Also, last year reports started circulating that Chinese firms are planning to slant drill off the Cuban coast about 45 miles from Key West in the Florida Straits, tapping into U.S. oil reserves (Oh, wait, isn’t that the Jack Field?) that we aren’t tapping into ourselves due to Florida’s strict state laws that won’t allow drilling off the Florida coast. As China increases its reach around the world it is seeking oil, which it lacks domestically. China is eager to tap into oil reserves in the Florida Straits and then make a deal with Cuba to control it. The Chinese have already reopened an abandoned Russian oil refinery in Cuba. Much of the gas refined there is believed to be destined for Freeport in the Bahamas, where the Chinese, through a front company called Hutchison-Whampoa, have developed a massive port facility and airfield. With the refinery reopened and expanded it will also meet the needs of Cuba, cash- and energy-strapped since the Soviets pulled out in the early 90's. Chinese drilling will be even more of an environmental hazard since China is not as concerned about or equipped to deal with any potential ecological disaster as a result of a spill, as evidenced by how polluted their own capital of Beijing is. China is in a mad scramble to try and clean things up a bit before the Olympics this summer. My heart really goes out to the athletes who’ll have to try and breathe in that noxious cloud of crap surrounding the city.
And last week I heard that America is sitting on top of a massive oil field that could potentially make America energy-independent from foreign oil, and until now has largely gone unnoticed. Thanks to new technology, the Bakken Formation that covers North Dakota and portions of South Dakota and Montana could eventually boost America’s oil reserves by an incredible 10 times, giving western economies a boost against OPEC’s short leash on the oil supply and making threats of disrupted supply by hostile nations like Iran and Venezuela pretty much irrelevant.
The USGS (U.S. Geological Survey) released a new report giving an accurate resource assessment of the Bakken Oil Formation, claiming that at this time there is about 4.3 billion barrels of recoverable oil, but it is hoped that new horizontal drilling technology coming available, it is believed that from 175 to 500 billion barrels of recoverable oil are held in this 200,000 square mile reserve that was initially discovered in 1951. The USGS did an initial study back in 1999 that estimated 400 billion recoverable barrels were present but with prices bottoming out at $10 a barrel back then the report was dismissed because of the higher cost of horizontal drilling techniques that would be needed, estimated at $20-$40 a barrel. The current price of oil teeters around $119.00 a barrel, and that makes it pretty cost-effective now to try it. The oil itself is compressed in shale rock, and a good portion of the vein is under a huge lake, so new drilling techniques have had to be developed to get to the oil and be able to extract it. I’ve read somewhere that America imports 14 million barrels of oil, so if we cut off foreign imports totally, we’ll go through a potential 200 billion barrels in just under 40 years. Scary to think we go through that much, actually, but if we do decide to opt for cutting the foreign-oil stranglehold we can maintain our independence while using the time to develop alternative energy sources before we run our own reserves dry.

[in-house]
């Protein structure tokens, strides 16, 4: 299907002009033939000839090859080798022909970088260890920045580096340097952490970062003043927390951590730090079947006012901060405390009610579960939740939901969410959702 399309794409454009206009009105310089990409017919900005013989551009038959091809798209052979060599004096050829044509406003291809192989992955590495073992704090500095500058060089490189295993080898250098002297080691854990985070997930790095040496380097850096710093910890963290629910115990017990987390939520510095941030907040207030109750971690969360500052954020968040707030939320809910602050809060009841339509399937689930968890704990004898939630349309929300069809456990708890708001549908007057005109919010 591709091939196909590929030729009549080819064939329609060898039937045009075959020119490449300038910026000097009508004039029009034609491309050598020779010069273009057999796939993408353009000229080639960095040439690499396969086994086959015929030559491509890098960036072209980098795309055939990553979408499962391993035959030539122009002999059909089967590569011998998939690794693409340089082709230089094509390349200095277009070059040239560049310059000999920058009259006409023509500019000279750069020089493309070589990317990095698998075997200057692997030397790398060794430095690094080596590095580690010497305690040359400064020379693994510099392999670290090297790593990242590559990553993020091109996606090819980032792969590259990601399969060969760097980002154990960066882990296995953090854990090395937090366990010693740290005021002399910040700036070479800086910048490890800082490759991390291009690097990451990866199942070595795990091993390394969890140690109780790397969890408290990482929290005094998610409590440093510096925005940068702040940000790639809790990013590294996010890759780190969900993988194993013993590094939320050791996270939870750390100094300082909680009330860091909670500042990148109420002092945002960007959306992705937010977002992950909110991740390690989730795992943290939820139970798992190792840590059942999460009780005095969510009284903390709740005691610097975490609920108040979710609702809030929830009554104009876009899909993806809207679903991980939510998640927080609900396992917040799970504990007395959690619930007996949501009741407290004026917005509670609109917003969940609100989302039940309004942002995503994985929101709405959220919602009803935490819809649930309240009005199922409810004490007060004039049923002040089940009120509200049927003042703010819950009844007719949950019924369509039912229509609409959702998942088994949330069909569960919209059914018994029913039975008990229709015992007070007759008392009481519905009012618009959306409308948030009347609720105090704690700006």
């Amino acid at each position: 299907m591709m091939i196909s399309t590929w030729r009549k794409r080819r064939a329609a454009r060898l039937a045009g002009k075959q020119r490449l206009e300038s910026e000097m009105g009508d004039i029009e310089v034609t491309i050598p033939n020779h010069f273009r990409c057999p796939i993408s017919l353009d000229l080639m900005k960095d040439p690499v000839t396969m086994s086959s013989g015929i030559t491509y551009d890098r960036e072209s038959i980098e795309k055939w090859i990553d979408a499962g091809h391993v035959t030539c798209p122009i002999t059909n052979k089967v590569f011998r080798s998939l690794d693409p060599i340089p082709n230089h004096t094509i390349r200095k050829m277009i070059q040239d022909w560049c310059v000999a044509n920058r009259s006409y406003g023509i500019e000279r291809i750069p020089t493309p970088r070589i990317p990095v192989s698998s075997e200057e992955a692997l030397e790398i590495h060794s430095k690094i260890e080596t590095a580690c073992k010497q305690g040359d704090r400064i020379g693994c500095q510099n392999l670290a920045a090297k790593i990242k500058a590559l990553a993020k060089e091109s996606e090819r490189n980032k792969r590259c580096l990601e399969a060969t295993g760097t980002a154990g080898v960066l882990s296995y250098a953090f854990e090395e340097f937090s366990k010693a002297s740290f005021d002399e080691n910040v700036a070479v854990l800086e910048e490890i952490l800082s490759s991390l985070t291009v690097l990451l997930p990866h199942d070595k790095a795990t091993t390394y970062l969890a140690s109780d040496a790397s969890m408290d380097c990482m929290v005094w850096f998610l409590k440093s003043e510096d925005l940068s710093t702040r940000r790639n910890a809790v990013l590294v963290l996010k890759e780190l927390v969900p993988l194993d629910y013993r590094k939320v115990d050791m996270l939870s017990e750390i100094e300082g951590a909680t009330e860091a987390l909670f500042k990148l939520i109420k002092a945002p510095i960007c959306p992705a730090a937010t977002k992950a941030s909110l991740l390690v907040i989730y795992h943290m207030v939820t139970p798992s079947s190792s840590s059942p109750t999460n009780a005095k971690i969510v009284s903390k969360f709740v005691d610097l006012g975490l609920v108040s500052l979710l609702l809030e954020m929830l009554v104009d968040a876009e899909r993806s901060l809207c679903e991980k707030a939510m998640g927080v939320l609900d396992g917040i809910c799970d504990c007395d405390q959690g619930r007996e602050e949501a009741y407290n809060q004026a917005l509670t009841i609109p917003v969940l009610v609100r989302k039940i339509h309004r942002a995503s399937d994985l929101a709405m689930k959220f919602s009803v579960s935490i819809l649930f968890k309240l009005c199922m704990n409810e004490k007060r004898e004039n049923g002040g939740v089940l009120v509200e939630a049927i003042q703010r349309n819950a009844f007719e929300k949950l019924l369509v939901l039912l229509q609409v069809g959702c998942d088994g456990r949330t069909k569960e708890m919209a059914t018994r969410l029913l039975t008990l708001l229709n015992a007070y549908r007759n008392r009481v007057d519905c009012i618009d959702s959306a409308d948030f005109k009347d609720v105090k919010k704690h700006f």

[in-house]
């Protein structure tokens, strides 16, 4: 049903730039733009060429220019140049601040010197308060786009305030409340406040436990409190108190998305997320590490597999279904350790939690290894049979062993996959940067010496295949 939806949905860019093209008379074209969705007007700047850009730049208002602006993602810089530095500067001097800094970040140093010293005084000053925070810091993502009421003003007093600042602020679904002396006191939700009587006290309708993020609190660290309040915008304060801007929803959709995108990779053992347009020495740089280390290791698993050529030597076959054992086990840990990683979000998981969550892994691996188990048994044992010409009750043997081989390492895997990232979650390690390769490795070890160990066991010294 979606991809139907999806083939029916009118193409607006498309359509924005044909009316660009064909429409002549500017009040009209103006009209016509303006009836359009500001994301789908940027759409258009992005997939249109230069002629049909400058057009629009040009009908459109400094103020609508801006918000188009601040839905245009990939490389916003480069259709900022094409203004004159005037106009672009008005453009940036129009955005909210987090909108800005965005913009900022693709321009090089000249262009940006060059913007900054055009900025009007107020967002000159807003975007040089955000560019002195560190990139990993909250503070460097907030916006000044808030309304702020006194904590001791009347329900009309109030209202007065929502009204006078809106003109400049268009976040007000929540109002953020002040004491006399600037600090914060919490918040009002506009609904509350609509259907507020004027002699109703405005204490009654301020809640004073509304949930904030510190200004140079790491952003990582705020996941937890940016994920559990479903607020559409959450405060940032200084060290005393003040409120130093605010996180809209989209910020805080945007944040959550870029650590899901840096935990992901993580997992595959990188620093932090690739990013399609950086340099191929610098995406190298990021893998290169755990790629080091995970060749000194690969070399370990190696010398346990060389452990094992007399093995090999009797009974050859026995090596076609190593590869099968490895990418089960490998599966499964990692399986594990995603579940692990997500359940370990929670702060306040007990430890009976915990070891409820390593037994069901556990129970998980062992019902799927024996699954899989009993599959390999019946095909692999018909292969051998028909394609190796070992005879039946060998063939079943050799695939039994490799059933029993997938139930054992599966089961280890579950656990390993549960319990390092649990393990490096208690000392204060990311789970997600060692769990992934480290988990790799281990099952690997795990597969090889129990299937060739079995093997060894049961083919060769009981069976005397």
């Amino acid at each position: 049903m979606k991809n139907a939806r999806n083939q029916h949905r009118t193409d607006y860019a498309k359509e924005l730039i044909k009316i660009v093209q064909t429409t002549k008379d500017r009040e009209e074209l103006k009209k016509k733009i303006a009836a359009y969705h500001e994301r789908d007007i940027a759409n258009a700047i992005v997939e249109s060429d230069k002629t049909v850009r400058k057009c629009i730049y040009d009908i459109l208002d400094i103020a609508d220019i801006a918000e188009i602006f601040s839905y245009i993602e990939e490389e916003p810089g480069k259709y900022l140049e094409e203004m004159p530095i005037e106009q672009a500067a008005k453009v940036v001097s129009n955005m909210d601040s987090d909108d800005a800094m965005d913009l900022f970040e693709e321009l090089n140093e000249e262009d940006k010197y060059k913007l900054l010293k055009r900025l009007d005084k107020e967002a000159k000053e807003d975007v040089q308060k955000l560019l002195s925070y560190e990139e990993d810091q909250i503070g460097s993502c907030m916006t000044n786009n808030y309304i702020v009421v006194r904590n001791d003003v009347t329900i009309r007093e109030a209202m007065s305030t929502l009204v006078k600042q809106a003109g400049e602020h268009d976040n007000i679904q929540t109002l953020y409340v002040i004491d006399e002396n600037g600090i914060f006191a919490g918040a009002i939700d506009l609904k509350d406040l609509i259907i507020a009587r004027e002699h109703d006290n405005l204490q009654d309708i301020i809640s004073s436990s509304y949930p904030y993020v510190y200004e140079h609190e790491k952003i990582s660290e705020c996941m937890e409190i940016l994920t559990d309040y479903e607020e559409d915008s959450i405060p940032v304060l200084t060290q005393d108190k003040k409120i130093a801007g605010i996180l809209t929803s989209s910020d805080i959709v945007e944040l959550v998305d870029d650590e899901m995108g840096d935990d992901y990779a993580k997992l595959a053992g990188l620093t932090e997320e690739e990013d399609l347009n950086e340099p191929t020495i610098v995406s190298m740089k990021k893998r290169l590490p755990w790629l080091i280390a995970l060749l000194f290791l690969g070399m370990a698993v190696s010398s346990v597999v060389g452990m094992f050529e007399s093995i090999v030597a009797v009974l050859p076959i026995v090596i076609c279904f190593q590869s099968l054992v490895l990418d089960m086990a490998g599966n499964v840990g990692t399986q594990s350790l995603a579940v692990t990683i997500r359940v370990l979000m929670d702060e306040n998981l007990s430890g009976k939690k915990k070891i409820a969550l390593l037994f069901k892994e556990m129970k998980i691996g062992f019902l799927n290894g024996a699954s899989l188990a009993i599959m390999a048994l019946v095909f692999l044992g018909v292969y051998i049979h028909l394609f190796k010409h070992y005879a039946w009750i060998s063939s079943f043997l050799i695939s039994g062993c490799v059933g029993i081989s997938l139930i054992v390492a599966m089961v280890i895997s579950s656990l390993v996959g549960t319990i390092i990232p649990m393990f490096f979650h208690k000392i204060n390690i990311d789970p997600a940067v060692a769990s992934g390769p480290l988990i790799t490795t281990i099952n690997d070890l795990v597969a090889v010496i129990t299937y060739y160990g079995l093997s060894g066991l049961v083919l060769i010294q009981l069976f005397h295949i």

And while we’re at it, put a couple new refineries up there to do something with that oil instead of pipelining it to the Gulf Coast to be refined. It’s been 32 years since we last built a refinery in this country, y’know.
However, I somehow think that we’ll bend over and let OPEC shaft us some more to placate our “friends” in the Middle East, and we’ll never make serious attempts at large-scale alternative energy source usage because the multi-gajillion-dollar Big Awl™ companies will never….EVER…..allow their sky-high profits to go to the wayside.
I copied down a pie chart that I saw in an issue of Maxim Magazine back when gas was only $3.18 a gallon in the fall and I reproduced it here in a larger format, showing you where that $3.18 actually goes:
4¢--Gas station credit card fees—Gas station owners don’t really make money on the gas itself after paying AMEX, Visa, and MasterCard for the privilege of letting you pay 14% interest on that expensive gas. That’s why you pay 3 bucks a bottle for tap water with a fancy label.
4¢--Gas station property fees—They have to pay for that building with Third World restrooms somehow.
4¢--Gas station payroll—Because that surly employee who cleans that Third World bathroom once a year doesn’t work for free, right?
20¢--Federal taxes—The Feral Gummint ™ has to pay for the Global War on Terror and bridges to uninhabited corners of Alaska without holding a bake sale.
21¢--State taxes—Expect higher rates in California, where tree-hugging liberals use the money to pay for those Granola-head environmental laws.
33¢--Distribution and Marketing—This includes getting the gas to the consumer, and for cool ads that make you think that they donate more than 1/1000 of 1% of their profits to the environment.
53¢--Crude oil costs—World demand is so high that most oil-producing countries are generating way beyond OPEC limits and they just keep jacking the per-barrel price daily.
73¢--Refining costs—US refineries have been operating, so we’re told, at near-peak capacity. And with every hurricane, equipment failure or butterfly wing flappage, the supply drops and prices skyrocket.
$1.06--Crude oil PROFIT—One could conservatively reckon that the oil companies were breaking even back when crude was just $25.00 a barrel. With prices now at almost $120.00 a barrel, a massive chunk of it is pure profit for Big Awl™, which explains why four sheiks have recently built luxury yachts over 450 feet long, and one is spending over half a billion clams on a flying palace, as I covered here:
(By the way, a US Navy Burke-class guided missile destroyer is only about 50 feet longer than those yachts.)